In the current economic environment, the prospect of redundancy can become an unexpected reality or an unsettling concern for many.
Redundancy can occur for any number of reasons. You may decide to leave your employer by accepting a voluntary redundancy, or you may be made redundant due to forces that are beyond your control.
The unexpected termination of your employment may lead to feelings of grief and despair. If this is the case, it’s important to understand that these emotions are natural and, in time, will pass. Whether you are consciously aware of it or not, you may be grieving the loss of a network of friends, social status, a comfortable lifestyle, a comfort zone, peace of mind, an appreciation of self-worth, or even your dreams and ambitions.
However, redundancy can also be an opportunity to reflect upon your achievements, take a break, re-evaluate your goals and career aspirations, and to plan a new path forward for the future.
Regardless of your situation and future intentions, you will need to understand and make some important decisions about your finances. This includes understanding any redundancy or employee termination payments that you may be entitled to and the tax you may be liable for.
If you leave your employer, the payments you receive depend on the circumstances surrounding your departure and your employment agreement.
If you’ve been made redundant because your employer no longer requires the job you were doing as part of their business, you may be considered to receive a ‘genuine redundancy’ payment. Genuine redundancy payments are tax-free up to a certain amount.
The payments you could receive are either considered Eligible Termination Payments (ETPs) or not ETPs.
|These payments are ETPs||These payments are not ETPs|
|Genuine Redundancy and Early Retirement Scheme payments in excess of the tax-free amount||Genuine Redundancy and Early Retirement Scheme payments within the tax-free amount|
|A gratuity or golden handshake||Unused annual leave|
|Payments in lieu of notice||Unused long service leave|
|Unused sick leave|
Calculating the tax-free portion of your redundancy payment
To calculate the tax-free portion of your redundancy payment:
Take the figure of $10,989 and add $5,4961 for each completed year of service with your employer.
If you have been employed for 5 years, you are entitled to receive a maximum tax-free redundancy payment of:
$38,469 – that is, $10,989 + ($5,496 x 5 years)
In this situation, if your genuine redundancy payment totalled $50,000, then only $11,531 ($50,000 - $38,469) would be taxed as an ETP.
Annual and long service leave taxation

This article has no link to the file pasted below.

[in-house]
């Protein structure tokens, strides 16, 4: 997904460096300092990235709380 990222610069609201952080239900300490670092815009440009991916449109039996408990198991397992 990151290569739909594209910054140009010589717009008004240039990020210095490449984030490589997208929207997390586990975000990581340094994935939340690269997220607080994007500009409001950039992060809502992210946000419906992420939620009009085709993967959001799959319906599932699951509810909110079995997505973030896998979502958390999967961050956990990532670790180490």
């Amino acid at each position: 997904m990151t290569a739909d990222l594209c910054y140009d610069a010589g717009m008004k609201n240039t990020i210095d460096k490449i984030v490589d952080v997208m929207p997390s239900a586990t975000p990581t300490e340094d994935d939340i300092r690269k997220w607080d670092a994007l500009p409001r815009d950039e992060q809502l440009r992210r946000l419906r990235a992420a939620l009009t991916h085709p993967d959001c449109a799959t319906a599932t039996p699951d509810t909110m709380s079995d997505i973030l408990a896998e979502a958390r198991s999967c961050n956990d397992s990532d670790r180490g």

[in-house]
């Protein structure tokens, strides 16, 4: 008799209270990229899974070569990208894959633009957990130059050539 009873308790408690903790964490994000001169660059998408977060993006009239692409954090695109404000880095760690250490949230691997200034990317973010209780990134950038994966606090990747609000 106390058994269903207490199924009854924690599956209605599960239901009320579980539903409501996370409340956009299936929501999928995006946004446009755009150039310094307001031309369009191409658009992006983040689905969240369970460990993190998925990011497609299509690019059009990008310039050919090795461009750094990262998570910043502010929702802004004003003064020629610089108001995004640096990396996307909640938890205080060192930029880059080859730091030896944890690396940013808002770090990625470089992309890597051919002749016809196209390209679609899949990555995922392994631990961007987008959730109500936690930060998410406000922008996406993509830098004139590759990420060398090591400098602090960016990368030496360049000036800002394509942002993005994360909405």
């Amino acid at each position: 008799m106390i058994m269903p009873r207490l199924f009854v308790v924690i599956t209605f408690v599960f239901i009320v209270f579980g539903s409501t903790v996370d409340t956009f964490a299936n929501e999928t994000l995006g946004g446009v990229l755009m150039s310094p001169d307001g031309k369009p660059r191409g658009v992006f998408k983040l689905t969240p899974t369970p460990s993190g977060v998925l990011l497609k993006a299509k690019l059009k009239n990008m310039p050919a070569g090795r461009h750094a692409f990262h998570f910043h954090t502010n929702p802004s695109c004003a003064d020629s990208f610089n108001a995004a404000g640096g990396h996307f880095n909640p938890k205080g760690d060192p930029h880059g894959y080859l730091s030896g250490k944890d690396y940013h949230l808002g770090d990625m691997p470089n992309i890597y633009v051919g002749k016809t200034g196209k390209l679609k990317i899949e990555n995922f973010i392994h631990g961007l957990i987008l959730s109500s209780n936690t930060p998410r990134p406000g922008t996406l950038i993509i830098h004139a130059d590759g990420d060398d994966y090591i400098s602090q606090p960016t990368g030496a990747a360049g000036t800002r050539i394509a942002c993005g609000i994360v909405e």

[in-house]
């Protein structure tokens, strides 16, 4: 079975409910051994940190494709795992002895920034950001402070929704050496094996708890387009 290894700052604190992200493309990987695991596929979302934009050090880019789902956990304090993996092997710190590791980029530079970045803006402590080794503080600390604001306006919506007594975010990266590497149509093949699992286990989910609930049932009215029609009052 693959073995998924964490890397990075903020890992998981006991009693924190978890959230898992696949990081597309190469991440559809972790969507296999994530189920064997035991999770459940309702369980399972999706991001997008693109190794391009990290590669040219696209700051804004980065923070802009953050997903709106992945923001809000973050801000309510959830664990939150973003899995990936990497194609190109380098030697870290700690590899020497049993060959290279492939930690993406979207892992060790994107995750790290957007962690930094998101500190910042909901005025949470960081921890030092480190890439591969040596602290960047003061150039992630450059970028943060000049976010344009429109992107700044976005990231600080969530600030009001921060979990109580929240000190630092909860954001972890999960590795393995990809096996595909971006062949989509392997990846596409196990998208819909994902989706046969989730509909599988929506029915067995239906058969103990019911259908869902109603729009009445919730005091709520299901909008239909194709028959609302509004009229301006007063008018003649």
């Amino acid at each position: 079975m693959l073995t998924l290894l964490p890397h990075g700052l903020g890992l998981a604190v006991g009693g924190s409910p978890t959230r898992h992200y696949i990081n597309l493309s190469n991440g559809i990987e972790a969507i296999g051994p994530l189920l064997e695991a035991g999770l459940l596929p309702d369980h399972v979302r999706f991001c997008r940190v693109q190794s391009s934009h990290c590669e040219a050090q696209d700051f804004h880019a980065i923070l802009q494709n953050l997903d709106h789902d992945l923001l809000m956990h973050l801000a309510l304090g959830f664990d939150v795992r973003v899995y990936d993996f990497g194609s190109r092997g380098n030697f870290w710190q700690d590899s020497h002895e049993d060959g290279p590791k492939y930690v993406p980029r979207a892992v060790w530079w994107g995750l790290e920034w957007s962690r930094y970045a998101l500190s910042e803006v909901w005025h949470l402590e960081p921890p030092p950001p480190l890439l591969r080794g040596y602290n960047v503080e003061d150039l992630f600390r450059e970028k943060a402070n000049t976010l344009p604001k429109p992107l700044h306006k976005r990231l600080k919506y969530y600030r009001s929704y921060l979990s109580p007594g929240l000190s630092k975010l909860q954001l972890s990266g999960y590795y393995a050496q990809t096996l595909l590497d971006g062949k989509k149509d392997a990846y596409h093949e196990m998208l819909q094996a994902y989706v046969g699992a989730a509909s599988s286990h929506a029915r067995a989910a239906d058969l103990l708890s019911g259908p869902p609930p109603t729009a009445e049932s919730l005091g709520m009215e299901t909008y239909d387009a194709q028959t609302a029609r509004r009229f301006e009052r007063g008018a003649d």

Any unused annual leave and long service leave will also be paid to you along with your redundancy payment. Your employer will withhold a certain amount to pass onto the ATO for tax purposes. When you complete your tax return, depending on your final tax liability, the ATO will either refund you, request an additional payment from you or accept the amount of tax the employer has provided as correct.
Other types of payments you may receive when you leave your employer include unused rostered days off, unused sick leave and gratuity payments. These are classified as ETPs and are taxed concessionally but not as much as payments that are redundancy related, non-ETPs.
Extension to the age limit for genuine redundancy payments
The government has extended the age at which you can access the concessional tax treatment for genuine redundancy payments. This has been increased from the age-based limit of 65 years of age, to age-pension age which is based on your date of birth.
Making the right decisions
Job loss can be a very stressful experience. Friends and family may be able to offer emotional and financial support while you assess your situation and options, and professional counselling may also be beneficial should you feel overwhelmed by your predicament.
Managing the reality of a redundancy involves many important financial decisions that can only be made with consideration given to your personal circumstances. This may involve:
Did you knowThe Government is planning to extend the following Coronavirus initiatives:
JobKeeper payments extended to 28 March 2021 (extended from 27 September 2020)
Coronavirus Supplement extended to 31 December 2020
Early access to super available to 31 December 2020 (extended from 24 September 2020).
If you are receiving or are expecting to receive a redundancy payment please contact us and we can help you understand your personal and financial situation and help you make the most of your payment.
1 These amounts are used to calculate the tax-free portion of a redundancy payment received in the 2020/21 financial year and may be different in previous or future financial years.